County landscaper Neil Ridgely believes the committee writing a forest conservation ordinance has come up with a draft that could become a model for the state.
The county's proposed ordinance, due beforestate officials on Thursday, is more stringent than the state's. Carroll's ordinance emphasizes forest conservation and, among other things, makes the review process "less contentious," Ridgely said.
"If (the ordinance) stays intact between now and December, I believe we will have a good ordinance," Ridgely said. "We have a long wayto go between now and then. The development community and some otherfolks will try to make some changes to it.
"There's a very large need for continued public support," he added.
Frank Grabowski, chair of the committee, said that although the forest conservation ordinance affects Carroll citizens environmentally and aesthetically, few are familiar with the draft and are aware of the struggle that ensuedduring the past nine months.
"Carroll is really just a bedroom community," Grabowski said. "People work elsewhere and come home here but don't always pay attention to what's going in their community."
During the drafting process, the ordinance came under fire from developers who balked at reforestation requirements and proposed fees. The commissioners then appointed Tom Ballentine of the Home Builders Association of Maryland to the committee.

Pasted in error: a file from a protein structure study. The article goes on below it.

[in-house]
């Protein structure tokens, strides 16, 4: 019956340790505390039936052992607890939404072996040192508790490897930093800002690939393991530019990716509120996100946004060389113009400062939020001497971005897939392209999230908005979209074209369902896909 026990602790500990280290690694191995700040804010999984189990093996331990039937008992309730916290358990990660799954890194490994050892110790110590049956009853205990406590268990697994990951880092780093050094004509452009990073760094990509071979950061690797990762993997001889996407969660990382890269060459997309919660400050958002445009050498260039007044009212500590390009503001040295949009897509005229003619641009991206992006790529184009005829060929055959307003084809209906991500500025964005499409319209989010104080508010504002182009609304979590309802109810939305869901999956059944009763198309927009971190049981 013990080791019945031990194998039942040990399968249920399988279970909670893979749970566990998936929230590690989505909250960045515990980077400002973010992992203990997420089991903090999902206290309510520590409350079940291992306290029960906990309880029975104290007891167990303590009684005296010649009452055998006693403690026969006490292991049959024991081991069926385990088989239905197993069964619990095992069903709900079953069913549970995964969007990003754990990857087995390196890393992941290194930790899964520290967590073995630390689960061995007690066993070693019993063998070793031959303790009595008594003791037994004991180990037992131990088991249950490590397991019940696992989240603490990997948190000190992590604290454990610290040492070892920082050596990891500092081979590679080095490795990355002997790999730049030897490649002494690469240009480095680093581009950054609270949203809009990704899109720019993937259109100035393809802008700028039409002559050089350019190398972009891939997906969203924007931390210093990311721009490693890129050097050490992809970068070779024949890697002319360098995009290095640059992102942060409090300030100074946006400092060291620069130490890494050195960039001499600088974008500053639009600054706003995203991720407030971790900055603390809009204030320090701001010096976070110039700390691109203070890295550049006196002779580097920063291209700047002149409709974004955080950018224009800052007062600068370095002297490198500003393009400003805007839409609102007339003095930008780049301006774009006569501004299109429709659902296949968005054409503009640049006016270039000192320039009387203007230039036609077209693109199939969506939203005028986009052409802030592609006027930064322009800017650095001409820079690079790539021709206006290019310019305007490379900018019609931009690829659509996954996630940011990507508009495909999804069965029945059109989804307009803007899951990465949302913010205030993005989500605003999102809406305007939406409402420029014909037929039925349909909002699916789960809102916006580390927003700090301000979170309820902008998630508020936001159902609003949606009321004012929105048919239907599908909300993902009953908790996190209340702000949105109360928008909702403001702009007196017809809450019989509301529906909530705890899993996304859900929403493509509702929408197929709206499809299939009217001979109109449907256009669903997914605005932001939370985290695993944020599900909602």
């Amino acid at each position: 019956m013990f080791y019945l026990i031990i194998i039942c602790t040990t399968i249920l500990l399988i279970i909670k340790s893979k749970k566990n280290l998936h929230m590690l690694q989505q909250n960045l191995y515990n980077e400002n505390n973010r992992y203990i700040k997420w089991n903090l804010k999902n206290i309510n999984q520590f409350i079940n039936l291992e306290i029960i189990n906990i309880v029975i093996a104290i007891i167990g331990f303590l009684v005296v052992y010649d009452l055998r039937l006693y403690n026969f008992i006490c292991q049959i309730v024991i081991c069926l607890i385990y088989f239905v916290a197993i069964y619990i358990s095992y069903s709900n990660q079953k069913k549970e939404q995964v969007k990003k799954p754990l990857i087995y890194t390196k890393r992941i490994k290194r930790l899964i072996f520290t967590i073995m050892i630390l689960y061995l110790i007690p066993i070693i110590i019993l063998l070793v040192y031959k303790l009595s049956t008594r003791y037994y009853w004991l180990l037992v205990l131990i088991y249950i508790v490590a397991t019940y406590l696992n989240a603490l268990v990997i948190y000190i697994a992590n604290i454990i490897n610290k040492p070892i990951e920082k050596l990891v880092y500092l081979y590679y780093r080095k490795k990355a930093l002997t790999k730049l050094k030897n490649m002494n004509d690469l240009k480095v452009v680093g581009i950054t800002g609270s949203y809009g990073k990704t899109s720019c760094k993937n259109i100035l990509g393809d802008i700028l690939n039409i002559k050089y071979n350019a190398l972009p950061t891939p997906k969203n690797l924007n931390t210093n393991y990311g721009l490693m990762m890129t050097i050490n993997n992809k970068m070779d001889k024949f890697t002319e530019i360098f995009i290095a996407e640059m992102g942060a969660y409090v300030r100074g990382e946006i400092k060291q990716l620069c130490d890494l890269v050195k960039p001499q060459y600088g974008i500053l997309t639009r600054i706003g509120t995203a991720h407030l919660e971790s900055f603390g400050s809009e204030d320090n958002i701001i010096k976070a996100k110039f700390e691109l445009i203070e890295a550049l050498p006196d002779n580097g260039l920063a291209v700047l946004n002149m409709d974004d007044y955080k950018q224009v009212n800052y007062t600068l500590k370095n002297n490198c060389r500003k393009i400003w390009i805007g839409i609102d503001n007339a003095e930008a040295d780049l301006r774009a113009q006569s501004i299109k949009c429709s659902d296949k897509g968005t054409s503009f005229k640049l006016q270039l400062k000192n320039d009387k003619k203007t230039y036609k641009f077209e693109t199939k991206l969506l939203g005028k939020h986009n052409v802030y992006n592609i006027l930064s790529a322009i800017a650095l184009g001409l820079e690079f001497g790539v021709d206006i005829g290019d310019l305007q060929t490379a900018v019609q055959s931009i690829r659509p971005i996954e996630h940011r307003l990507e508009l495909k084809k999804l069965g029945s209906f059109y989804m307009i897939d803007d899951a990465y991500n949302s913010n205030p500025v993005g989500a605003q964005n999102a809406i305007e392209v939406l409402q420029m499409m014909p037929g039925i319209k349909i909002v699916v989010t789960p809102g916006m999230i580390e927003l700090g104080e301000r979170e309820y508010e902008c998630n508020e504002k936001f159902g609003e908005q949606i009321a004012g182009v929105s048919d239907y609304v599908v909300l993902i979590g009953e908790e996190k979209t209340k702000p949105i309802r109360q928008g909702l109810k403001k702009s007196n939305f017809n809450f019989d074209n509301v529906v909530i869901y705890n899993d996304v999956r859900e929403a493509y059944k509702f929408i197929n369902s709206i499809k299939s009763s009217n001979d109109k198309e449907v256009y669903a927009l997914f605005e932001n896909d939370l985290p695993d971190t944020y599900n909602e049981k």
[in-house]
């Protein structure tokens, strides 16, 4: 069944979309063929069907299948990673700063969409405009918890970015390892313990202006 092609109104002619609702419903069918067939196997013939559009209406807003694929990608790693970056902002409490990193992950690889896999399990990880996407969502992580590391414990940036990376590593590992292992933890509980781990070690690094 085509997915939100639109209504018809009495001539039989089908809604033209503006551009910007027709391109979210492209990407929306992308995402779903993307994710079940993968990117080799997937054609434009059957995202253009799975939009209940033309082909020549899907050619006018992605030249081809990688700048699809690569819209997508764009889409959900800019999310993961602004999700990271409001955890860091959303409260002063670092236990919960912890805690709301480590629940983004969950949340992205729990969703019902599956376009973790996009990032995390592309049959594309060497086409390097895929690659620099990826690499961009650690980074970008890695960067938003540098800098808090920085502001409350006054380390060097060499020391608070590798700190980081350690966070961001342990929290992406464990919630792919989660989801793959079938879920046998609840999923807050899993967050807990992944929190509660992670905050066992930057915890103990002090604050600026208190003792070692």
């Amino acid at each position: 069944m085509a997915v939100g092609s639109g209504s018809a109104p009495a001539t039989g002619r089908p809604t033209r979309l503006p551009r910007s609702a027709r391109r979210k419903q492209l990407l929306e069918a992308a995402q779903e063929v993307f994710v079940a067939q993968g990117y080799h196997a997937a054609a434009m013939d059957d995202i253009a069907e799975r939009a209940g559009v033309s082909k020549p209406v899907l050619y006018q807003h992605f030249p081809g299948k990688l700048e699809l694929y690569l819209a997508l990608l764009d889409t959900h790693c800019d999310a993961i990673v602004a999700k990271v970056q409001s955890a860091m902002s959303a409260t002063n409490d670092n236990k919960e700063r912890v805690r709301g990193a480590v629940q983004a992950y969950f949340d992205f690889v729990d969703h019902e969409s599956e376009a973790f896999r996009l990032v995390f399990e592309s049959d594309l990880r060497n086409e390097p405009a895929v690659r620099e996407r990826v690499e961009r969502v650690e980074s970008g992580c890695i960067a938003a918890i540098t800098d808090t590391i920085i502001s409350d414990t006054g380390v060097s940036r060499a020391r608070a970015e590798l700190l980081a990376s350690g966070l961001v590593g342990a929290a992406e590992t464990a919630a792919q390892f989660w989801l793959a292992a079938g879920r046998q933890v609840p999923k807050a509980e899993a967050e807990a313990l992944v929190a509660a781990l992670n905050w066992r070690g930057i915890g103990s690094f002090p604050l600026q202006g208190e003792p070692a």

"The impact this has on the average citizen of Carroll County is that it maintains the quality of life that most people moved to Carroll County for," Grabowski said.
He said the forest conservation ordinance will maintain that quality of life to a greater extent than the state's but "to a much lesser extent than what we had hoped."
Generally, the ordinance attempts to preserve Carroll's existing but fragmented forests. About 25 percent of the county is forested -- the lowest in the state, Grabowskisaid.
Commissioner Elmer C. Lippy said he was pleased with the ordinance and expected its more stringent requirements to meet the state's approval.
In seeking compromises, Lippy said the commissionerswere concerned about the cost impact on future home buyers.
"Affordable housing in Carroll is an issue," Lippy said. "We've been accused of listening too much to developers, but I think people will see that's not the case in this ordinance."
Compromises were reached inthree areas:
* The fee developers will pay if they cannot, for whatever reasons, reforest. In lieu of planting trees, developers will pay the county 50 cents per square foot. The committee sought 88 cents. The state requires 10 cents per square foot.
* Requirements needed to draw reforestation plans were
broadened to include licensedlandscape architects and others with comparable education and experience. The committee wanted to limit that position to licensed foresters.
* The amount of forest that can be cleared before reforestation is required has been set at 25,000 square feet. The committee sought 15,000 square feet; the state requires 40,000 square feet.
"As the draft exists to date, it will allow more removal of forest than wehad hoped we could get by with," Grabowski said. "We now allow for over a half-acre of clearing without any reforestation whatsoever. I think (the commissioners) have made it easier for developers opting toallow the county to do the reforestation."